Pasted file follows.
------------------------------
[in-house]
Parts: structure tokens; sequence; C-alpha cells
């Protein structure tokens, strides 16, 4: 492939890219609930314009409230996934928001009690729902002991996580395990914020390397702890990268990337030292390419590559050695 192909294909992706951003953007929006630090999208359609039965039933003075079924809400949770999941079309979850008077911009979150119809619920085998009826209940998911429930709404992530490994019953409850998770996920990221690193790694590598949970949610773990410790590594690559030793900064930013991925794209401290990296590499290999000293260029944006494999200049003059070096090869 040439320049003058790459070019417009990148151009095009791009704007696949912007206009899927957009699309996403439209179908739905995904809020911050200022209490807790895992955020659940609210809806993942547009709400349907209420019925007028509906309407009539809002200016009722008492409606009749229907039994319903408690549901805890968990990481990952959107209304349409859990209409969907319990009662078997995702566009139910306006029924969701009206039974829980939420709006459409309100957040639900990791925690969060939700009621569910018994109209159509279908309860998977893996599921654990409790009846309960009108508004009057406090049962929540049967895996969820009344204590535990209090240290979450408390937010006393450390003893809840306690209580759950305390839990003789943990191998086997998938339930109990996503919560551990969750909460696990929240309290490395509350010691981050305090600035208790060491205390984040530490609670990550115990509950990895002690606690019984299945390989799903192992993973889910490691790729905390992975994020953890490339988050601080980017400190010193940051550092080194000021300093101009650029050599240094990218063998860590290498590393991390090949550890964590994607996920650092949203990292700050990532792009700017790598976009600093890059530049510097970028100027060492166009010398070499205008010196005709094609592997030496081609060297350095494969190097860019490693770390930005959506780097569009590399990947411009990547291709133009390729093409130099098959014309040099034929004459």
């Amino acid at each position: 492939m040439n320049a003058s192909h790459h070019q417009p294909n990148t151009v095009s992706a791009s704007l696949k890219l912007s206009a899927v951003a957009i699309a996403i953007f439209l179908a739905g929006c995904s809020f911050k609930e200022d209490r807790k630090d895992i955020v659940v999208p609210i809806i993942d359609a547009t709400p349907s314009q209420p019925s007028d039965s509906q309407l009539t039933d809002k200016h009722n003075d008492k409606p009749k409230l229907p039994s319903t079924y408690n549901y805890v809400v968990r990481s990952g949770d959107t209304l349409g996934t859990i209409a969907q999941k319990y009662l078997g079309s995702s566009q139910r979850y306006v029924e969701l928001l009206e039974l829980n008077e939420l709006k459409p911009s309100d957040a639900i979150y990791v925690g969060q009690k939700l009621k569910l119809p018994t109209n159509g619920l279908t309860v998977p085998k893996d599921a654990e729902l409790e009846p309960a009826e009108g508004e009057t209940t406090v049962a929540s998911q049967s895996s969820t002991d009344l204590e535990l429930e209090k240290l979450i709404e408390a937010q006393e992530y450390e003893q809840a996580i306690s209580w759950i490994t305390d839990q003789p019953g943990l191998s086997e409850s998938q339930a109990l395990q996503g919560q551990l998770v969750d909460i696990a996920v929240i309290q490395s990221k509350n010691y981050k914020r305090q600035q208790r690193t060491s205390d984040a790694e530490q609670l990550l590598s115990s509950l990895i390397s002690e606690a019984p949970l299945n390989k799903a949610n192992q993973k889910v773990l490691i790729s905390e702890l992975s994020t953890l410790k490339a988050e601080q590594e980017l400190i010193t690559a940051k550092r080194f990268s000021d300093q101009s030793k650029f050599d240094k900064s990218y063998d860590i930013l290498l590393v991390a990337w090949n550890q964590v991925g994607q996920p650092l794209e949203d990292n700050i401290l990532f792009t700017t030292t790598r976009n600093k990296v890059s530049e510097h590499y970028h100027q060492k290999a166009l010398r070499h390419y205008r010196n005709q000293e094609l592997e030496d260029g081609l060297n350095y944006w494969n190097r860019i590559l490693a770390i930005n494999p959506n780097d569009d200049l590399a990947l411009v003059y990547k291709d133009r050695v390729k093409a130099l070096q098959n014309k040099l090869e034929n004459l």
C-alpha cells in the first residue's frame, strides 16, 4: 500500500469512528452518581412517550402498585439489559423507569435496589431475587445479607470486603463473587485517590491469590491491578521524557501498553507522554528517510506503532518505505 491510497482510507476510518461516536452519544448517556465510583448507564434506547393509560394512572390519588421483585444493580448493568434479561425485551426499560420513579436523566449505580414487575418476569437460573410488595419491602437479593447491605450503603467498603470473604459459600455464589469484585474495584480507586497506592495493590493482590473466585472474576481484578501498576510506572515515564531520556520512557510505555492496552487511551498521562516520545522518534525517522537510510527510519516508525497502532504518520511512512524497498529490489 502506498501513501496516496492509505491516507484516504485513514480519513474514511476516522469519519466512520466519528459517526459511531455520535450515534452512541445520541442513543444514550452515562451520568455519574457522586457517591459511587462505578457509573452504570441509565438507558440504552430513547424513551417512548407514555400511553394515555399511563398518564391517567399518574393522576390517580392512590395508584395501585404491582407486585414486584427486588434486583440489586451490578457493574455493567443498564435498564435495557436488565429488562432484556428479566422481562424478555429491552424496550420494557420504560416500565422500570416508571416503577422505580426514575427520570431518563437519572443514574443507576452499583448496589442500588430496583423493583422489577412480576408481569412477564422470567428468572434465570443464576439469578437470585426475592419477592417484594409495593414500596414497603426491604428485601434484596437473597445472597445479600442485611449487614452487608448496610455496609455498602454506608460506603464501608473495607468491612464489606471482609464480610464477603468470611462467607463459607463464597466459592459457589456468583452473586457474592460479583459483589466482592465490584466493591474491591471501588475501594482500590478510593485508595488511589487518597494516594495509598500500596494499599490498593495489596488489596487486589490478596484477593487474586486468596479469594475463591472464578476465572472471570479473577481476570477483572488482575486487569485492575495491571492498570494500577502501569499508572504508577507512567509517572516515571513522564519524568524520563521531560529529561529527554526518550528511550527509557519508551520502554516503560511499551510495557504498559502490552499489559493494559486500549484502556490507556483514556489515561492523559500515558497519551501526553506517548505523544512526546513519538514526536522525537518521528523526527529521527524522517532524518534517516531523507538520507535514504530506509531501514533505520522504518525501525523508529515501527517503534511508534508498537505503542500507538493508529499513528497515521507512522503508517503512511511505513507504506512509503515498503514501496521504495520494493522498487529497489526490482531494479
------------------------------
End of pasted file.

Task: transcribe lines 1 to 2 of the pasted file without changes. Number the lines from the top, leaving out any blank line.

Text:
[in-house]
Parts: structure tokens; sequence; C-alpha cells